"Swimming Lessons" is Claire Fuller's second book, and also the second one I have read by her.
Similar to "Our Endless Numbered Days", it deals with a person's disappearing and the breaking up of a family. (You can click here for that review.) But that is where the similarities end; "Swimming Lessons" is completely a story in its own right.
A wife and mother goes missing and is believed dead by most people. 12 years later, her aging husband believes he sees her in the street, rushes out to run after her and takes a fall. He ends up in hospital, and when he returns home, his two adult daughters come to stay with and look after him.
But of course there is much more to it than what this super-short summary lets on.
Why did Ingrid leave, and did she indeed commit suicide in the Sea? Was Gil imagining things when he saw her, or is she still alive?
How are the daughters - so very different from each other - coping with the situation?
The book is told from the perspectives of Ingrid and Flora, the younger daughter, in alternating chapters.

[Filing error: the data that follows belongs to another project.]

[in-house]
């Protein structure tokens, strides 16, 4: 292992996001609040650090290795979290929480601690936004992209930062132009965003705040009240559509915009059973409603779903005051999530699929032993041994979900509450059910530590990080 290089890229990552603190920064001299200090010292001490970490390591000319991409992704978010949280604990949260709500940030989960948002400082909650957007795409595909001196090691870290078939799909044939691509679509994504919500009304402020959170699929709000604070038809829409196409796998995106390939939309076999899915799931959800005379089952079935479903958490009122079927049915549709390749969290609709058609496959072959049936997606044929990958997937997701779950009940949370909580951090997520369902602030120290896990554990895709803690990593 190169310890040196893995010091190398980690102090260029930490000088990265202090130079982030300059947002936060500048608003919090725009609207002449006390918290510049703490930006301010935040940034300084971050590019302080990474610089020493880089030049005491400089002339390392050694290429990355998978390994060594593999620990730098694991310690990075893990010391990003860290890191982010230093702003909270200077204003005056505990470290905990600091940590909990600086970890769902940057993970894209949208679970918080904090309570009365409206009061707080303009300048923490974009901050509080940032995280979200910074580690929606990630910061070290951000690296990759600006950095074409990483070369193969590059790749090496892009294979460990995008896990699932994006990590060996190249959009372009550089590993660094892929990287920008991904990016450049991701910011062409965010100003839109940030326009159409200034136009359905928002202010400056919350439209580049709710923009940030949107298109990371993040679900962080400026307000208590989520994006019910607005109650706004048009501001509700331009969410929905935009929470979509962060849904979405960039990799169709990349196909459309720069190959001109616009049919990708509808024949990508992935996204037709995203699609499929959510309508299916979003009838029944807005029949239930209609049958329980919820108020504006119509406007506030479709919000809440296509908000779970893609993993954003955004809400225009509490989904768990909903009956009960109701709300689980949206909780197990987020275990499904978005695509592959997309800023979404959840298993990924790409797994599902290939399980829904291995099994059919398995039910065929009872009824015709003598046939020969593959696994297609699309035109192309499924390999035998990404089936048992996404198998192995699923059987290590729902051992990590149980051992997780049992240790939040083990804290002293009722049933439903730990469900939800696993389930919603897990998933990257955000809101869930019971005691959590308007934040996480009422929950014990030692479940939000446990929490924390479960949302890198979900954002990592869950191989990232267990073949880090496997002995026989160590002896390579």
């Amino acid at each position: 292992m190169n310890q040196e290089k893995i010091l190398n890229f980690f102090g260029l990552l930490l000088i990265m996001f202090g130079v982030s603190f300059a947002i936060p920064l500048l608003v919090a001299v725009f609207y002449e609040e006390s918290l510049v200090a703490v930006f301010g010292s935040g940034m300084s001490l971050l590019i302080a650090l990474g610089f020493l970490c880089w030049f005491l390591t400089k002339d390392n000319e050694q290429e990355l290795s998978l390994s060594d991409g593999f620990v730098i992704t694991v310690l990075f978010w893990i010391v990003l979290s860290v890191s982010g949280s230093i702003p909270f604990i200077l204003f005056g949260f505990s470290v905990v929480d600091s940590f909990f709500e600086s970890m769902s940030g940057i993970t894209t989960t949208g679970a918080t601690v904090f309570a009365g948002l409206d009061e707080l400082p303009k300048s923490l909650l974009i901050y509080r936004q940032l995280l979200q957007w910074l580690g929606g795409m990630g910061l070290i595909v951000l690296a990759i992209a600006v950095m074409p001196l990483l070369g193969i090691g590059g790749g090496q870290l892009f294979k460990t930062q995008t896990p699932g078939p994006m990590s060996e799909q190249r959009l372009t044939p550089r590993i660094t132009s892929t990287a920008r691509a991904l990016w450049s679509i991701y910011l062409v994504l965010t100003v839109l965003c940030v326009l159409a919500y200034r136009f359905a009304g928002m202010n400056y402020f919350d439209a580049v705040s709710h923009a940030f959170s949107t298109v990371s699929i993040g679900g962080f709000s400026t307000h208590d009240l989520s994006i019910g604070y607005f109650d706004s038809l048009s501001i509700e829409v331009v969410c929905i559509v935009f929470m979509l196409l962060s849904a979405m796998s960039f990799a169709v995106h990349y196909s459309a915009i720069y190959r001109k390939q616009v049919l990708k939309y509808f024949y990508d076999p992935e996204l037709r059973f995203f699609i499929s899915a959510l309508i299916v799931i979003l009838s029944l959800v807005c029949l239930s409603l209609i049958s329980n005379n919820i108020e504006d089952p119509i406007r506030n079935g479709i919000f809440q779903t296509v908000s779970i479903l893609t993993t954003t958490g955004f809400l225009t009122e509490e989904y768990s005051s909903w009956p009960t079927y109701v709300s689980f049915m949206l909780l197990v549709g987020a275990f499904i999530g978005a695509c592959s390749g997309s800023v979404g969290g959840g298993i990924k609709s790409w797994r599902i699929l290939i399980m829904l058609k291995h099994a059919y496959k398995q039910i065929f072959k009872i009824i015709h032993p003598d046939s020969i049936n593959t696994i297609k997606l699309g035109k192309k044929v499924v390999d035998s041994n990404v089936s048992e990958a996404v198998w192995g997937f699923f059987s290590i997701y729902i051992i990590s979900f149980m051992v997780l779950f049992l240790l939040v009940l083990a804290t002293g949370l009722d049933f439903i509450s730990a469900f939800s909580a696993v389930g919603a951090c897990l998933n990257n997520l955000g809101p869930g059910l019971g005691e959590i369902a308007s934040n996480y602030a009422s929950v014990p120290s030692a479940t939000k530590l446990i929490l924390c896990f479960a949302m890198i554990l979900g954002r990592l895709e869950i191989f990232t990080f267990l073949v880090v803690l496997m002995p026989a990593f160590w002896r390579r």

Ingrid's chapters are the letters she wrote to her husband in the days before her disappearance, never sending them to him but placing each letter in a different book dotted around the house.
Flora's part of the story is set in the present and involves the other characters - her father, sister and boyfriend as well as other people, not in the shape of letters.
I liked this approach but did not like Flora much.
I enjoyed Claire Fuller's good writing and the flawless editing, but disliked Gil, the father and husband, and could not relate to Ingrid, the mother and wife, and her actions.
There is one more similarity between this book and the first one, possibly only for me:
Just like with "Our Endless Numbered Days", I am not entirely sure what to make of the ending of "Swimming Lessons".
I can highly recommend this book, although it did not leave the same deep impression with me as the first one.
Claire Fuller is definitely an author I want to read more of.